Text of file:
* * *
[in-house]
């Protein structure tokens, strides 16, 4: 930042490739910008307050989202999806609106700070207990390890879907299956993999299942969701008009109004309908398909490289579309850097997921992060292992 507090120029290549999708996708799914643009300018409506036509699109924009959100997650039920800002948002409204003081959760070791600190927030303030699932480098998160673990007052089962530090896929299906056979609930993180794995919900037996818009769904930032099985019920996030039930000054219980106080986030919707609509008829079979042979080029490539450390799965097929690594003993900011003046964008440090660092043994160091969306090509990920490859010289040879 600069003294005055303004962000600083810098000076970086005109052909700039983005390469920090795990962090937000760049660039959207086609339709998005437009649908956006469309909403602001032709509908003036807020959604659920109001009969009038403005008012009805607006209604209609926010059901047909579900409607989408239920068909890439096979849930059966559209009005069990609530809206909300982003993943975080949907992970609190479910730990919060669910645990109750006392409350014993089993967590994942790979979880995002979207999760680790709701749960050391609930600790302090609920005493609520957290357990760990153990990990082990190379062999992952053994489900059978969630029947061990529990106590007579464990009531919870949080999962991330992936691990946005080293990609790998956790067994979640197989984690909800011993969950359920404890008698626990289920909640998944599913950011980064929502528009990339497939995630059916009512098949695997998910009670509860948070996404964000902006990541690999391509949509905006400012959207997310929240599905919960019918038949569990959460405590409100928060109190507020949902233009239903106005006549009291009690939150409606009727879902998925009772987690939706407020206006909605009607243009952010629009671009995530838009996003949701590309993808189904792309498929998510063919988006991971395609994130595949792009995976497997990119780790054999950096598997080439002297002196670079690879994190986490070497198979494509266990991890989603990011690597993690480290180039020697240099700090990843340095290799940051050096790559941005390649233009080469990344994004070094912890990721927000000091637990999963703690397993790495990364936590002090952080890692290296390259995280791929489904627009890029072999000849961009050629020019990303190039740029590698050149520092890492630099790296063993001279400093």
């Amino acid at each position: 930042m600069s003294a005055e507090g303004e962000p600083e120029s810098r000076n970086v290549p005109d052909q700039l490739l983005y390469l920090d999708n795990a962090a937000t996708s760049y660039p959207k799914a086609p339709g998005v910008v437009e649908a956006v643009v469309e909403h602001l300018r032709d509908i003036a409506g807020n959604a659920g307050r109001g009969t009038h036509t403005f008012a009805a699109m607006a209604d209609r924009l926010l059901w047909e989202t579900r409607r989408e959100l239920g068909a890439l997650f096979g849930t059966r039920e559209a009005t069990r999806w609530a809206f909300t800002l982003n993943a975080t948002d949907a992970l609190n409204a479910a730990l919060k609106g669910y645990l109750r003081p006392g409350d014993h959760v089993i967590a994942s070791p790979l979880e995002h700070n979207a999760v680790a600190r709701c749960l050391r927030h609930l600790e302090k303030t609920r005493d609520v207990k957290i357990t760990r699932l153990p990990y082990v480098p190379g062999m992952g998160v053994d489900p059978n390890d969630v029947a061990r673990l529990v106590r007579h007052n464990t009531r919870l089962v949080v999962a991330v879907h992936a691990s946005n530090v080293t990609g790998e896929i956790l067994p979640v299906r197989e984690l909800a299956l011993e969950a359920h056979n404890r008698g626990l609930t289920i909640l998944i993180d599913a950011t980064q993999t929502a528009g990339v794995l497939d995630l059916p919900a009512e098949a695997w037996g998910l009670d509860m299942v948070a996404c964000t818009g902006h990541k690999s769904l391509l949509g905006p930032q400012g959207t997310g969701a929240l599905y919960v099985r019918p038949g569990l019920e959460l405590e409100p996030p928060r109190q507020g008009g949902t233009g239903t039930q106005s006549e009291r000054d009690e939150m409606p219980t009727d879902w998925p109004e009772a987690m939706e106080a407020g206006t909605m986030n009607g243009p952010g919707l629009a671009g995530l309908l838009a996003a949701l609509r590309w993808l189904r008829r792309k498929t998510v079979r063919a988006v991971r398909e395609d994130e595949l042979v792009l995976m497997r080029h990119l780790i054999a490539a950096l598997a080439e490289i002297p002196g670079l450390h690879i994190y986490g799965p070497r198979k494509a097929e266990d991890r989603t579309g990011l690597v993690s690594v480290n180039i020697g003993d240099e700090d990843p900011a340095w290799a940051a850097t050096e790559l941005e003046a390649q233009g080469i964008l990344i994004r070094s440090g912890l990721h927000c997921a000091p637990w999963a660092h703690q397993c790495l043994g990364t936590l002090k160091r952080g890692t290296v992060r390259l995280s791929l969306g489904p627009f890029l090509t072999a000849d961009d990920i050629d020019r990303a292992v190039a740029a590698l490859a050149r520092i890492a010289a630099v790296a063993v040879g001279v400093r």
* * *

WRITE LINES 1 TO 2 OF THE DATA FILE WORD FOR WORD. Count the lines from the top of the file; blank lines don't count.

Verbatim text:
[in-house]
């Protein structure tokens, strides 16, 4: 930042490739910008307050989202999806609106700070207990390890879907299956993999299942969701008009109004309908398909490289579309850097997921992060292992 507090120029290549999708996708799914643009300018409506036509699109924009959100997650039920800002948002409204003081959760070791600190927030303030699932480098998160673990007052089962530090896929299906056979609930993180794995919900037996818009769904930032099985019920996030039930000054219980106080986030919707609509008829079979042979080029490539450390799965097929690594003993900011003046964008440090660092043994160091969306090509990920490859010289040879 600069003294005055303004962000600083810098000076970086005109052909700039983005390469920090795990962090937000760049660039959207086609339709998005437009649908956006469309909403602001032709509908003036807020959604659920109001009969009038403005008012009805607006209604209609926010059901047909579900409607989408239920068909890439096979849930059966559209009005069990609530809206909300982003993943975080949907992970609190479910730990919060669910645990109750006392409350014993089993967590994942790979979880995002979207999760680790709701749960050391609930600790302090609920005493609520957290357990760990153990990990082990190379062999992952053994489900059978969630029947061990529990106590007579464990009531919870949080999962991330992936691990946005080293990609790998956790067994979640197989984690909800011993969950359920404890008698626990289920909640998944599913950011980064929502528009990339497939995630059916009512098949695997998910009670509860948070996404964000902006990541690999391509949509905006400012959207997310929240599905919960019918038949569990959460405590409100928060109190507020949902233009239903106005006549009291009690939150409606009727879902998925009772987690939706407020206006909605009607243009952010629009671009995530838009996003949701590309993808189904792309498929998510063919988006991971395609994130595949792009995976497997990119780790054999950096598997080439002297002196670079690879994190986490070497198979494509266990991890989603990011690597993690480290180039020697240099700090990843340095290799940051050096790559941005390649233009080469990344994004070094912890990721927000000091637990999963703690397993790495990364936590002090952080890692290296390259995280791929489904627009890029072999000849961009050629020019990303190039740029590698050149520092890492630099790296063993001279400093």